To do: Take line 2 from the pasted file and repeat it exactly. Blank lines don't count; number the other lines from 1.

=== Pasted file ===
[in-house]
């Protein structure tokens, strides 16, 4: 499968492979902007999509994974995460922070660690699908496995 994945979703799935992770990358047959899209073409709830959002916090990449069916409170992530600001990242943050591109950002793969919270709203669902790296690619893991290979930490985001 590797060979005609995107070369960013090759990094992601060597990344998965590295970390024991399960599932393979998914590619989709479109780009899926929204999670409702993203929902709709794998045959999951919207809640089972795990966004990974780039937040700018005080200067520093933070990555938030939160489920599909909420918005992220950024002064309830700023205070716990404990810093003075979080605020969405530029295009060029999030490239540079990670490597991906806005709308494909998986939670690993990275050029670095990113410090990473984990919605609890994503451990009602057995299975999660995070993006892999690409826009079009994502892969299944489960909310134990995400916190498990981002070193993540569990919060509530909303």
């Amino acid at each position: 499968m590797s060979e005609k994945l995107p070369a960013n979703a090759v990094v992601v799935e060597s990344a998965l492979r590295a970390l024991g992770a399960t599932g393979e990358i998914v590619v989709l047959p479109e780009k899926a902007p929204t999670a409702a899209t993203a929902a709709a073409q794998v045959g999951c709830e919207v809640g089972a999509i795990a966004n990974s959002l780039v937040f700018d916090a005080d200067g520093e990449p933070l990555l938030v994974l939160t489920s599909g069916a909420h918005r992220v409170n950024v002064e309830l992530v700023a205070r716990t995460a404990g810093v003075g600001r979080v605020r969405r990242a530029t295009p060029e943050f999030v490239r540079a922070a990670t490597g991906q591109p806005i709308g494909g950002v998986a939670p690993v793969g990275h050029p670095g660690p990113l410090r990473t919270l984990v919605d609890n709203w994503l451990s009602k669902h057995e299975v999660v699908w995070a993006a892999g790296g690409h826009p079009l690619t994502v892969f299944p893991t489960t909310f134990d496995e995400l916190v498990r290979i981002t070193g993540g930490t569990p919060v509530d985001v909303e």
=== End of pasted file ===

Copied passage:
């Protein structure tokens, strides 16, 4: 499968492979902007999509994974995460922070660690699908496995 994945979703799935992770990358047959899209073409709830959002916090990449069916409170992530600001990242943050591109950002793969919270709203669902790296690619893991290979930490985001 590797060979005609995107070369960013090759990094992601060597990344998965590295970390024991399960599932393979998914590619989709479109780009899926929204999670409702993203929902709709794998045959999951919207809640089972795990966004990974780039937040700018005080200067520093933070990555938030939160489920599909909420918005992220950024002064309830700023205070716990404990810093003075979080605020969405530029295009060029999030490239540079990670490597991906806005709308494909998986939670690993990275050029670095990113410090990473984990919605609890994503451990009602057995299975999660995070993006892999690409826009079009994502892969299944489960909310134990995400916190498990981002070193993540569990919060509530909303």